Richard Shaw, Massey University
New Zealand’s general election is currently set for September 19. Under ordinary circumstances, campaigning for the election and two referenda that will take place alongside would be heating up by now, but the country is three quarters of the way through a comprehensive level 4 lockdown.
The first question is whether the election should take place at all. Misgivings are beginning to emerge, including within the coalition government, but at the moment the answer is still a qualified yes.
Regardless of the precise date, New Zealand will be one of the first liberal parliamentary democracies to go to the polls since the outbreak of the COVID-19 pandemic – and it will be the most consequential election any of us have participated in.
Potential for a reverse snap election
Attempting to look five months out is a fool’s game at the best of times (which these are not), but elections are how we hold elected representatives to account. Unless the numbers of ill, hospitalised or dead New Zealanders take a sharp turn for the worse, the election is likely to go ahead.
If the numbers do worsen and Prime Minister Jacinda Ardern opts to delay the election, there are several ways in which the date can be pushed back, but it would still likely have to be held this year.
New Zealand’s three-year parliamentary term is entrenched in the Electoral Act, under which the last possible election date is on December 5, unless 75% or more of all MPs vote to extend the term of the 52nd Parliament.
What ever happens, it does not take much to imagine the logistical challenges that COVID-19 is posing for electoral agencies. Contingency planning for various scenarios is already underway, focused on identifying ways in which people can vote if they can’t get to a booth.
Postal voting is one option, but online voting on any significant scale is probably not, because of privacy risks and technical challenges.
Trust in government to make the right call
Ardern’s calm, measured and reassuring leadership during the COVID-19 crisis has attracted plaudits at home and away – as it did a year ago following the Christchurch mosque attacks.
Unlike other Western countries, New Zealand has a goal to eliminate COVID-19, rather than containing it, and after almost three weeks in lockdown, the number of people who have recovered from the illness now exceeds the number of new cases each day.
According to a recent Colmar Brunton poll, 88% of New Zealanders trust their government to make the right decisions about COVID-19 (well above the G7 average of 59%), and 83% trust it to deal successfully with national problems.
Ardern has fronted the mainstream media more or less daily, her Facebook Live appearance in a hoodie on a sofa received more views than New Zealand has people, and her communication has been crisp, clear and consistent. Go hard and go early. Stay home and save lives. Be kind.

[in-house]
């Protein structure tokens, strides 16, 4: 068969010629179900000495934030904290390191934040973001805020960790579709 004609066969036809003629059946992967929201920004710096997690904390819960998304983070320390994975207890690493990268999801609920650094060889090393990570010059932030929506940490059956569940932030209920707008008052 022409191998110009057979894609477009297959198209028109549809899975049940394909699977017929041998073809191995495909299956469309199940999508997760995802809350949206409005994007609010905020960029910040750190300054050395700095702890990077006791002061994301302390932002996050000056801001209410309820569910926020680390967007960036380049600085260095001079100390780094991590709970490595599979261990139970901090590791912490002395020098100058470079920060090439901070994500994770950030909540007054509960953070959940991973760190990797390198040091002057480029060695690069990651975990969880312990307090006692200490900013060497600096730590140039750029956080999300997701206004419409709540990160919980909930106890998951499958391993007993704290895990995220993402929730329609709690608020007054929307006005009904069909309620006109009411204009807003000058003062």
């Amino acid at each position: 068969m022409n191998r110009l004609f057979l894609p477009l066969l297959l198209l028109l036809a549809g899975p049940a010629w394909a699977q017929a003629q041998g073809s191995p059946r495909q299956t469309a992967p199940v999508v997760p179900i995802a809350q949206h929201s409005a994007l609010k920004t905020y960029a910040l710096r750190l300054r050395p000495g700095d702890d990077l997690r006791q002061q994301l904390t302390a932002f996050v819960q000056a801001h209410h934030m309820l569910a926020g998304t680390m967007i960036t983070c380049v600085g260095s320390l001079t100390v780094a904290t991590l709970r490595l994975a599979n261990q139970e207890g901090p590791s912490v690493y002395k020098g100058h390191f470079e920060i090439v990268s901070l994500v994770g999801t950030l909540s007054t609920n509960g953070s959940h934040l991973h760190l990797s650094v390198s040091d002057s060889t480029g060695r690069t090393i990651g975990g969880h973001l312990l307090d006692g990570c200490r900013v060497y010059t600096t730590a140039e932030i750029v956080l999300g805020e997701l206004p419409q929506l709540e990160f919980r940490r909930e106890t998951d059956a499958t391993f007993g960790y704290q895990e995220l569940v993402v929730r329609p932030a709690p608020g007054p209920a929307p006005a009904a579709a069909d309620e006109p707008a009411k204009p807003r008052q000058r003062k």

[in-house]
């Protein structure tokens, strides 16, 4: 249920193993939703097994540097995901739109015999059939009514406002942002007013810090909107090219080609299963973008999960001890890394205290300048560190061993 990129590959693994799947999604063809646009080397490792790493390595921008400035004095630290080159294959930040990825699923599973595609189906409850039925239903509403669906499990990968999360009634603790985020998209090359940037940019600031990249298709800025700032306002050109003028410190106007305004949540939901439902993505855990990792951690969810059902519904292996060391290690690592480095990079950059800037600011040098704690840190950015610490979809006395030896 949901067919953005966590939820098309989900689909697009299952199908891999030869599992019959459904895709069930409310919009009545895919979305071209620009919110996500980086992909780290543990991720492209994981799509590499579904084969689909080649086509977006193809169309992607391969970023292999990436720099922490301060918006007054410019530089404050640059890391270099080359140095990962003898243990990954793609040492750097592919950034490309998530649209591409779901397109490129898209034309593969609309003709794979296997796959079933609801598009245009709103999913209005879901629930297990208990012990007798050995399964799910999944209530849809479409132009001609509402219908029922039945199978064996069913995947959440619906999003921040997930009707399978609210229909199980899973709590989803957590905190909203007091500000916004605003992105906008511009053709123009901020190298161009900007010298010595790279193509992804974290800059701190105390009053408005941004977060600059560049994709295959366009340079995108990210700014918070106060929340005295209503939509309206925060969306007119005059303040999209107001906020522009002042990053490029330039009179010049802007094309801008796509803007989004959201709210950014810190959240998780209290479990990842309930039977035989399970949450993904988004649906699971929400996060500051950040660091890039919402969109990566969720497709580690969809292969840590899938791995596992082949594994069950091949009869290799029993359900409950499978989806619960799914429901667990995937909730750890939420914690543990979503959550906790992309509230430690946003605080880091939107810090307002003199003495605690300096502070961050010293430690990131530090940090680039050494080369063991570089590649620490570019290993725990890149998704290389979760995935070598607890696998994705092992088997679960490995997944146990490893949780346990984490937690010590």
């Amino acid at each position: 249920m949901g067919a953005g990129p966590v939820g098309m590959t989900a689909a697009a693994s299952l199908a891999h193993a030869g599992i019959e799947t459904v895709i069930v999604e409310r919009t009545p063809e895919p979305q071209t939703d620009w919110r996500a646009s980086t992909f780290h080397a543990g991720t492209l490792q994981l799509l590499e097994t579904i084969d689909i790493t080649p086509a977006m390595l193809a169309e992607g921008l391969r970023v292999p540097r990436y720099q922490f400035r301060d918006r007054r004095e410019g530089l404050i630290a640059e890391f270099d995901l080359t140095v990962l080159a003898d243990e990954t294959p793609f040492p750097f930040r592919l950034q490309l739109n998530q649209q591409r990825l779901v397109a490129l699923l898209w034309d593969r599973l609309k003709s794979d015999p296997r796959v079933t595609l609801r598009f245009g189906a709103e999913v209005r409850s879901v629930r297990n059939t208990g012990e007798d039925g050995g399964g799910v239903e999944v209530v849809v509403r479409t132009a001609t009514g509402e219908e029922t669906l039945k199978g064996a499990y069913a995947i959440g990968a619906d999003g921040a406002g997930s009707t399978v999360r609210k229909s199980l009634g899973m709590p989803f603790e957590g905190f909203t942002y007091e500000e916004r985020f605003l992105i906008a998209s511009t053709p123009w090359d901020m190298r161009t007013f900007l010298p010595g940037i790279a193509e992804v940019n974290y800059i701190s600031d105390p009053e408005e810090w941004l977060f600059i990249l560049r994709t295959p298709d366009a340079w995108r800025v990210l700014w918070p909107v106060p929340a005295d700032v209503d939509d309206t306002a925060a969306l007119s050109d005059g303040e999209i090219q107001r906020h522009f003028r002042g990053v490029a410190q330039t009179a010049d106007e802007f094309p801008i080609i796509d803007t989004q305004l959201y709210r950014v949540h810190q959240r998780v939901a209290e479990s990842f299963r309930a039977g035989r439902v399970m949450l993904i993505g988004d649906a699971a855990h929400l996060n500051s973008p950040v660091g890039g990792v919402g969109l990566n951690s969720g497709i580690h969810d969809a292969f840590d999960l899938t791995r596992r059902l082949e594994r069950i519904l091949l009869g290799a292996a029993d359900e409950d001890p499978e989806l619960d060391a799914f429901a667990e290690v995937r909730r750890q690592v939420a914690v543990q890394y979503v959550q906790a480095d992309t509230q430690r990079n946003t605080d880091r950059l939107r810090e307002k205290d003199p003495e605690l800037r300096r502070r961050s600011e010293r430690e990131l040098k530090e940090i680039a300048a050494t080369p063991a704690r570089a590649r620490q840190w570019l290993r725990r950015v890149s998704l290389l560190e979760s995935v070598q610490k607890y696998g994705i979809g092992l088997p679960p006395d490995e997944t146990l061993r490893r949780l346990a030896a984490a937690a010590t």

But this is now. Come September, when people’s memories of this phase of the crisis have dulled and they are looking for a path through the social and economic damage COVID-19 is wreaking, a different political calculus will apply.
The role of the state
Few may hold Ardern directly responsible for the wreckage, but she will be held to account for her administration’s response to the challenges that lie ahead.
At that point the contest becomes one of ideas. The pandemic has dragged some venerable old political issues to the surface, chief among them the relationship between state and economy.
In New Zealand, there is broad support for the speed, decisiveness and competence with which the government and its officials have acted. The language of “government failure” has largely vanished and the importance of public institutions has become clear to everyone.
So has the extent to which markets rely upon the state. Except for the truest of believers in market forces, the argument that governments should get out of the way and give the private sector free reign has become untenable. For the time being.
There is burgeoning hope that once the crisis passes we will do a lot of things differently, but a new political and economic order is not a done deal.
New political order
It may seem unlikely that swathes of voters will embrace a return to unfettered markets but it is equally improbable that many will be clamouring for a permanent highly centralised state.
Trust in government is back in fashion for the moment in New Zealand, but we simply cannot tell how widespread support for a more active state will be once the COVID-19 health crisis has waned and the country faces the economic impacts.
New Zealanders talk a good fight about egalitarianism but we are remarkably tolerant of income and wealth inequality, health disparities and homelessness. Those things and more are waiting for us on the other side of COVID-19, and while we may yet come out of this crucible with a new social contract, it will need to be fought for.
That is why the 2020 election in New Zealand matters so much. Constitutionally, New Zealanders will be choosing a House of Representatives. Really, though, we will be choosing a future, because the next government will get to chart a course not just for the next parliamentary term but for a generation.
Richard Shaw, Professor of Politics, Massey University
This article is republished from The Conversation under a Creative Commons license. Read the original article.